Some things never change: 20-year-old lessons in video
I’ve wanted to make TV/video/films since I was a kid. That was a hugely frustrating experience back in the 90s as there were no cut-price flip cams, free editing software or platforms like Youtube to share it on. In fact, there was no way for a 10 year old to make video, so I had to settle with reading about how to make it instead.
The first book I ever read about this sort of thing was called Directing On Camera by Harris Watts, and it was published 20 years ago in 1992.
It started out as a checklist for trainee directors at the BBC before becoming a book. It’s got a matte red cover, with a graphic of an old VT countdown clock (remember them?) over it; some rather dated references to cassettes and dubbing, plus some quaint cartoon illustrations.
It seemed pretty out of date when I was reading it in the late 90s, but this week I decided to take another look at it to see how it fares in the 2012 world of online video, flipcams and Youtube. Is it still relevant today? You’d be surprised.
Lessons in video from 1992
Here’s a selection of advice from the book which I think still holds true two decades on, to a new generation of visual storytellers.
Show things happening: this is a big mistake made by many novice film makers – interviewing someone, sticking some pictures of buildings or trees or something over the top, and effectively creating a piece of radio. This is the first thing Harris Watts says in the book, so it must have been a problem 20 years ago as much as it is today:
“Television is moving pictures. So it’s no use turning up to shoot when the meeting is over, the factory is empty or the children have gone home. Whenever possible you should shoot action not inaction.There’s no point filling the screen with nothing happening – it doesn’t offer an experience for the viewer to share.”
A useful book for editors of rolling news channels, perhaps. Twenty years on his use of the word ‘experience’ holds new meaning: we need to be creating ‘experiences’ for our audiences, not just videos.
Think in sequences: sequences are a cornerstone of strong video storytelling, and still today one of the most important things I teach my video journalism students. A sequence is most simply thought of as a single action, covered in two or more shots, creating the illusion of continuous movement from shot to shot. Watts describes them as “visual paragraphs…recording an event or sharing an idea in the finished film.”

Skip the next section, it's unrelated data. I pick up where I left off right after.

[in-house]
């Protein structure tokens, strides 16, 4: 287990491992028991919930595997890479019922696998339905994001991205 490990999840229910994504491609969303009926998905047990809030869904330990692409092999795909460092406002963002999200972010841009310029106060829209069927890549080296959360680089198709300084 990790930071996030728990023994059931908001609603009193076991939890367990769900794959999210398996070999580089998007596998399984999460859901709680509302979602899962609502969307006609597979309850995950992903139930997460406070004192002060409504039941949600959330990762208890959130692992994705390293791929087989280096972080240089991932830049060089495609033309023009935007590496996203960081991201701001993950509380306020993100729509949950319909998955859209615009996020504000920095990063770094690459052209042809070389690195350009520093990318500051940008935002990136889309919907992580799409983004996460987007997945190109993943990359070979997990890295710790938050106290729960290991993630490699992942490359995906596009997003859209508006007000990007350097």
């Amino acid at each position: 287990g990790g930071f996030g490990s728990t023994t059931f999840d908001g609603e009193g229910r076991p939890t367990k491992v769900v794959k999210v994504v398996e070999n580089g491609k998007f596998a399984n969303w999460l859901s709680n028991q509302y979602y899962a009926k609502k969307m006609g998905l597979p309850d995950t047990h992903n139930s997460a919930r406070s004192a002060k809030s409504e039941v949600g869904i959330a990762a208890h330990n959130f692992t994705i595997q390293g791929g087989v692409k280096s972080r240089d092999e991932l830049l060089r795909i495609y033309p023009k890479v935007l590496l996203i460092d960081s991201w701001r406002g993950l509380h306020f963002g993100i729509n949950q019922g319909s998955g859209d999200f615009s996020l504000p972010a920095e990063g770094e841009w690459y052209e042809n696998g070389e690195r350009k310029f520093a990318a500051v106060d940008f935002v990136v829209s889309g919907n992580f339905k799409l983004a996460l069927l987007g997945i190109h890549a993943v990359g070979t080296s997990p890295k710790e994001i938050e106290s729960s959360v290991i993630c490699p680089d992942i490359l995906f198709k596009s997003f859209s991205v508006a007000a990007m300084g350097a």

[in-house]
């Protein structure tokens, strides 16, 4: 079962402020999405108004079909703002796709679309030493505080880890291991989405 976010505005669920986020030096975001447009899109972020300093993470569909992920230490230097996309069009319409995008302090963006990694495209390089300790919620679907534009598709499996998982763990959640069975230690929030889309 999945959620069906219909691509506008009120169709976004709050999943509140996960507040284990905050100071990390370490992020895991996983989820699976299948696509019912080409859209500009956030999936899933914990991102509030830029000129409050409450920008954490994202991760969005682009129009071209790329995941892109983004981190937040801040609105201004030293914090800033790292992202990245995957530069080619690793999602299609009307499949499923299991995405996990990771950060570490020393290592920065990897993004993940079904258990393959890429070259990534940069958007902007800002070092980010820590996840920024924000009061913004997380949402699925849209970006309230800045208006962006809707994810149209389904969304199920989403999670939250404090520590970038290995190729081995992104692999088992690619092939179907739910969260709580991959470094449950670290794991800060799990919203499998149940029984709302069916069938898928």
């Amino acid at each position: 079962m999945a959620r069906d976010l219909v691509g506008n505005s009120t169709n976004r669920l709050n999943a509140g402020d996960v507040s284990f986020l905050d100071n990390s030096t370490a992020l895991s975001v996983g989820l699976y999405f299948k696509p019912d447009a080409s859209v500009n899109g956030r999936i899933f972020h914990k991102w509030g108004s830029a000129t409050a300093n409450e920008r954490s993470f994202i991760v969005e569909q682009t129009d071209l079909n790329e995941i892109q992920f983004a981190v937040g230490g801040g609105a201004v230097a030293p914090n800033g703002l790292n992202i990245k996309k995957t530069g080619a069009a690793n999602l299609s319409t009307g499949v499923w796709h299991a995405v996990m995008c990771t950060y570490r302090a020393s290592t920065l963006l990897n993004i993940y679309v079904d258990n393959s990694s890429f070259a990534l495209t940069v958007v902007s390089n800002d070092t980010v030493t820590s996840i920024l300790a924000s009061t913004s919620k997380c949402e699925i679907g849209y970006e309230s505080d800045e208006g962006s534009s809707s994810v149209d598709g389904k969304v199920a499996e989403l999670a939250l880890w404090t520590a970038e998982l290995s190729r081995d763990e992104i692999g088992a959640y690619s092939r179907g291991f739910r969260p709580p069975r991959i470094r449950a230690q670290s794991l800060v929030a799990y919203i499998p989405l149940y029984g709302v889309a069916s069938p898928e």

Teaching yourself to ‘think in sequences’ – to effectively see them all around you – makes a huge difference on a shoot, when you need to get the shots in quickly.
‘Shooting is collecting pictures and sound for editing’: I remember this was the real takeaway for me when I read the book. Films are made in the edit, not in the shoot; Watts uses a cooking metaphor to explain better:
“You choose your recipe (subject and angle), write out a shopping list (treatment and storyboard), get some money (you need more than you think) and go shopping for the raw materials (shoot the pictures and record the sound). Then you return to the kitchen (cutting room) and start cooking (editing). The meal is made in the kitchen; the film in the cutting room.”
The filming part is still important of course, but visual storytelling is about the assembly of lots of juxtaposing shots to create meaning, not single shots following the action around. Hugely relevant for new film makers today.
Go for opinion, experience, anecdote: this bit of advice relates directly to interviews and what to get from them. Many interviews are very descriptive and shallow, eliciting facts from the subject alone. This rarely makes interesting watching, so good video storytellers tease specific stories, anecdotes, and opinions from their subjects. Ira Glass values the anecdote too, and you can see more interviewing tips in this post.
In the fast paced, tech driven world of online publishing, there’s an understandable push for the latest training or the most-up-to-date advice. But when it comes to video storytelling – or storytelling of any kind – the craft we’re learning is an old one.
The technology – the tools – are mostly irrelevant, which is why a book written as the internet was just being born can still be relevant to a new generation of digital storytellers that Directing on Camera‘s author could never have imagined would exist.